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Whether you're thinking of getting a new puppy, adopting a rescue dog, or you'd just like to learn more about man's best friend,
we have brought together dog trainers, groomers, behaviourists and owners to bring you some interesting stories and sound advice.

Strictly Come Dog Dancing!

27 Sep 2017

Having grown up with dogs, Katie (self-confessed ‘crazy dog lady’) soon found that her affinity with man's best friend went beyond just enjoying their company. She can often be found practising behavioural training, Heelwork To Music and grooming tips on her four dogs; Deano the Cavalier King Charles Spaniel, Prinnie the Chihuahua, and Eric & Boudicca the French Bulldogs. Today Katie talks to us about how to get started in her dog sport of choice, Heelwork To Music.


1. If someone wants to do more with their dog than just take him/her for a walk, what other kinds of sports are there out there? 

Spending time with our dogs is one both fun and rewarding for us and our dogs, but sometimes the same walk around the same park can become a little boring for us and for them. Quality time with our pooches is so valuable and there are many different sports and classes you can join to vary your quality time. The most popular sports include flyball, agility and Heelwork To Music. My personal favourite is Heelwork To Music or HTM for short, also known as doggy dancing. It is such a lot of fun for both you and your dog. HTM is a sequence of basic commands and tricks in a routine and set to music. You can be as creative as you want which is what makes this sport so varied and exciting.


2. So how would someone get into Heelwork To Music, can you start at home or do you have to attend a course?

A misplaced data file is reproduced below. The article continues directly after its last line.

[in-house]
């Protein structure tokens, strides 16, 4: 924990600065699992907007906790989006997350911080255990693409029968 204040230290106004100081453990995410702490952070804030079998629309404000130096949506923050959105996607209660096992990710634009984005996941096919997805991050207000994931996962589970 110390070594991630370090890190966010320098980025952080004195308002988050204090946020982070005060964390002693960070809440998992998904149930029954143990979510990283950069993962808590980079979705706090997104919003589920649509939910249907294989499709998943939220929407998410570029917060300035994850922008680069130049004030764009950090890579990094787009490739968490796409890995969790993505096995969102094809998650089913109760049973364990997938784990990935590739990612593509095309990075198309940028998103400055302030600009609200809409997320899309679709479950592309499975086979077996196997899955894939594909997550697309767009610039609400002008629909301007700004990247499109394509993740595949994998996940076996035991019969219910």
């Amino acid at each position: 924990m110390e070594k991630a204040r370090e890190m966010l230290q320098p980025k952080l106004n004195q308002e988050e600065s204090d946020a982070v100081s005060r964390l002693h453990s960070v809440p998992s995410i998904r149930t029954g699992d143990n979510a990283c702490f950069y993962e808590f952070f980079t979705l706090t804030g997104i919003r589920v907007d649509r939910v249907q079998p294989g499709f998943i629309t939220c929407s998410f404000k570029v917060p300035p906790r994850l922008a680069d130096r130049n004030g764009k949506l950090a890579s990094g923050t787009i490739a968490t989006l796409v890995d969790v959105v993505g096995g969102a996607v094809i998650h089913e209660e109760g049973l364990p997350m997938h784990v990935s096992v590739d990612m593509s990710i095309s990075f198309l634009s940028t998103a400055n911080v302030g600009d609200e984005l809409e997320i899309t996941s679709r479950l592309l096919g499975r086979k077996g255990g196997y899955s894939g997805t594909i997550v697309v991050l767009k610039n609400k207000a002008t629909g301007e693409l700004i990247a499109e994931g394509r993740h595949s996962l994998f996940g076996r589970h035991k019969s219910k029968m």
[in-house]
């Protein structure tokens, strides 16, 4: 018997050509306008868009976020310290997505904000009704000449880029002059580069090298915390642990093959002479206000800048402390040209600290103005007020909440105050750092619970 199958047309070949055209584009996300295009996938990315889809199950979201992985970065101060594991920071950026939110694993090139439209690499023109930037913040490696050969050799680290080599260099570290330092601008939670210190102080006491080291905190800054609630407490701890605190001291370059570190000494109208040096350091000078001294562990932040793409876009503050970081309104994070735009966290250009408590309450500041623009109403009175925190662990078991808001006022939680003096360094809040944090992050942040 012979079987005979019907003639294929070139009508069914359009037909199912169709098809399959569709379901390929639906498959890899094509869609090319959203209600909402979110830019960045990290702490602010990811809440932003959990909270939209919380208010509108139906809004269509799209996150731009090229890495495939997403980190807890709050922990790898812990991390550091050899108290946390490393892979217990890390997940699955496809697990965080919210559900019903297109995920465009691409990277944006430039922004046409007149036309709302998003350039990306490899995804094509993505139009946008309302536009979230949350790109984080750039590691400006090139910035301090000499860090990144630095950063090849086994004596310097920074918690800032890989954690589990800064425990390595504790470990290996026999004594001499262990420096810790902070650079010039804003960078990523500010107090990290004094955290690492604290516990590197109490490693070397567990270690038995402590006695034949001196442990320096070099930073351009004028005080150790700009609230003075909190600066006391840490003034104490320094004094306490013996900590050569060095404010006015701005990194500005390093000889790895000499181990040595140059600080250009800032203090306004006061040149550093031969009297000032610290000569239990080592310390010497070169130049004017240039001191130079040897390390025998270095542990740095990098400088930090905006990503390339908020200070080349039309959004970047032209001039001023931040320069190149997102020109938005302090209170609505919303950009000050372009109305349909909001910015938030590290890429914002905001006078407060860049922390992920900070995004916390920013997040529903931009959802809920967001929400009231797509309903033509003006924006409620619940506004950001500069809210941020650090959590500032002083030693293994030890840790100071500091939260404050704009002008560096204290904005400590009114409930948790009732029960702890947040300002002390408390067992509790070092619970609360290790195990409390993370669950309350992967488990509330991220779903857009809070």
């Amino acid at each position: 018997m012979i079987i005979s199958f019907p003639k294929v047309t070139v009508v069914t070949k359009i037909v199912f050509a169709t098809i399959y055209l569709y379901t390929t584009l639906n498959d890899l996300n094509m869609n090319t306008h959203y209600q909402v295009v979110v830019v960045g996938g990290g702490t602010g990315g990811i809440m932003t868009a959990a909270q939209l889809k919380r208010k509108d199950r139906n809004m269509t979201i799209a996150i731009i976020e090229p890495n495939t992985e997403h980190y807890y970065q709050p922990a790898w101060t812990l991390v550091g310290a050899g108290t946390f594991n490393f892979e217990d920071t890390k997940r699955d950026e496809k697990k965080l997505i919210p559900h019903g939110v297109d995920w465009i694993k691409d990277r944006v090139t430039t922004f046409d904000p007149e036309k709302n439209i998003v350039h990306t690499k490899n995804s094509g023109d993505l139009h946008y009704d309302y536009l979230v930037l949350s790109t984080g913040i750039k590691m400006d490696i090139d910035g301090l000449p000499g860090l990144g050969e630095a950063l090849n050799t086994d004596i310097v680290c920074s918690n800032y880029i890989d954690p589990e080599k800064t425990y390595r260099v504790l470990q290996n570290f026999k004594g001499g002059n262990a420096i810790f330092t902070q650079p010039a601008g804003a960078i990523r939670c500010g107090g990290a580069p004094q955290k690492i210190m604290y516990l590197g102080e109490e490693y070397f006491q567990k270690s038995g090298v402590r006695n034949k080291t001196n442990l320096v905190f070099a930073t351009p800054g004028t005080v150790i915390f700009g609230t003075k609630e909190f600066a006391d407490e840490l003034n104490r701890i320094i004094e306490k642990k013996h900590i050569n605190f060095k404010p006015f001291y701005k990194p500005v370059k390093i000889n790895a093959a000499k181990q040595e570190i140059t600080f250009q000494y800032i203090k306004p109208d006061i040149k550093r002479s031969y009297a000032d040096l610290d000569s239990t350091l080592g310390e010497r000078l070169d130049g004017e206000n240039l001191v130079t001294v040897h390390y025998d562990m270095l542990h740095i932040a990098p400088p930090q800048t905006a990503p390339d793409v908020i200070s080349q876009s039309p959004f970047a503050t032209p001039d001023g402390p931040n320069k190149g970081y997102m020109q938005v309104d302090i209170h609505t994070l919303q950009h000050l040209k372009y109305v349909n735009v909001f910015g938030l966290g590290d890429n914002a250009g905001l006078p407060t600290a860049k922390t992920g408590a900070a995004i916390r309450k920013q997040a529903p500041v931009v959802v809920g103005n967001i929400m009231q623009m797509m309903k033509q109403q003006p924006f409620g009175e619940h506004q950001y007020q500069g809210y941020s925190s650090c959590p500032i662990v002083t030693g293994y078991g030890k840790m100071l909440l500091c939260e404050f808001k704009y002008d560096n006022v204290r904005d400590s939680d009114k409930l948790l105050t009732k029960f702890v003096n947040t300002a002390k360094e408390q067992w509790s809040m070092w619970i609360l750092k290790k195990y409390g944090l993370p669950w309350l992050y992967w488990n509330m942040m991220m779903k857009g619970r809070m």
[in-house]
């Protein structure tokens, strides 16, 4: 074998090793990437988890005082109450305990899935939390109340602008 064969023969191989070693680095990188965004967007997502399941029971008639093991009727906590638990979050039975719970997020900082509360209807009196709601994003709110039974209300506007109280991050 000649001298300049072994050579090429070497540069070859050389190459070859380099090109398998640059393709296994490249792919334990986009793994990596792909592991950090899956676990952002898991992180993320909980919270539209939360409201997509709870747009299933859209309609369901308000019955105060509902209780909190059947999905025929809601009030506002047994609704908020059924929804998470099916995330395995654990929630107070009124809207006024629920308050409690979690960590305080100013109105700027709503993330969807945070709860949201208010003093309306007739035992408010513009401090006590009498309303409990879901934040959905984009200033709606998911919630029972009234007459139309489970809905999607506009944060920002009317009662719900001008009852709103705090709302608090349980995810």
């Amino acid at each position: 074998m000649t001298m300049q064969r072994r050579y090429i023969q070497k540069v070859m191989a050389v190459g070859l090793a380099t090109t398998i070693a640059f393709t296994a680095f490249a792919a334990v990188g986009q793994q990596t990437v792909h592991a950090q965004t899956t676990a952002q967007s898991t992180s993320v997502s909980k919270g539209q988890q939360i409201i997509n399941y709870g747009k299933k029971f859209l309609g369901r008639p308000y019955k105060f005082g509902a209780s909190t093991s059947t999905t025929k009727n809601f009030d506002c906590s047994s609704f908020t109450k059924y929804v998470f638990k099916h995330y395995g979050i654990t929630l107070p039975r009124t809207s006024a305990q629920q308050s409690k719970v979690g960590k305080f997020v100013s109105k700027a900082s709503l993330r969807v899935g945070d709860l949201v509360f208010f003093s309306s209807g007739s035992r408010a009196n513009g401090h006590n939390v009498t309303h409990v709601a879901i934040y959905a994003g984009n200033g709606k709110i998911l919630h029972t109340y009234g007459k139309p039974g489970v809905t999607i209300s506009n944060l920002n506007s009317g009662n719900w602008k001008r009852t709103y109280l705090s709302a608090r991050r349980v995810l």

The best way to get things started is to join a local group… there are many classes across the country. We started at a basic obedience class, then we joined a specific HTM class.


3. What basic obedience training would a dog need to be able to learn heelwork?

I believe you only need a few commands to get started: sit, stay and down. These commands are the foundation that lead on to pretty much all the moves the dogs can learn.


4. Does the dog work to your verbal instructions only or do they take prompts from the music too? 

The majority of the time the dog solely works on the handler’s body language, movement and commands. Dogs are very clever at being able to learn what comes next in the routine! The music is to help us humans to remember what comes next. 


5. What kind of dogs do best with Heelwork To Music, energetic ones or more sedate personalities?

What is so good about this sport is it is not a timed one, and therefore any breed can have a chance at doing well whether they are quite spritely or a little slower. If you have a keen dog willing to learn, who loves food or toys, you are already half way to success!


6. How would a dog and owner get involved in competitions?

Competitions can be very challenging and fun at the same time. Ideally you would start doing basic shows at dog shows locally. Most shows have a tricks/talent competition, and you can use this as a ‘training’ opportunity to practise part of your routine while giving your dog the experience of being inside a ring. Moving on from here, there are many official competitions run by The Kennel Club throughout the year. This is what Deano, my 7 year old Cavalier King Charles Spaniel, and I did. We started at the small shows and built up to the larger shows. We never made it to Crufts but we had a great time along the way!


7. Tell us about a memorable moment you've had with Deano during a competition

Deano entered his first mini competition aged four months at ‘Essex Has Got Talent’, a local dog show. He was so tiny and fully of beans but he stunned the audience and judges by knowing so much so young. This was the start of years of nerve-racking yet fun competitions. Our biggest claim to fame was being featuring on th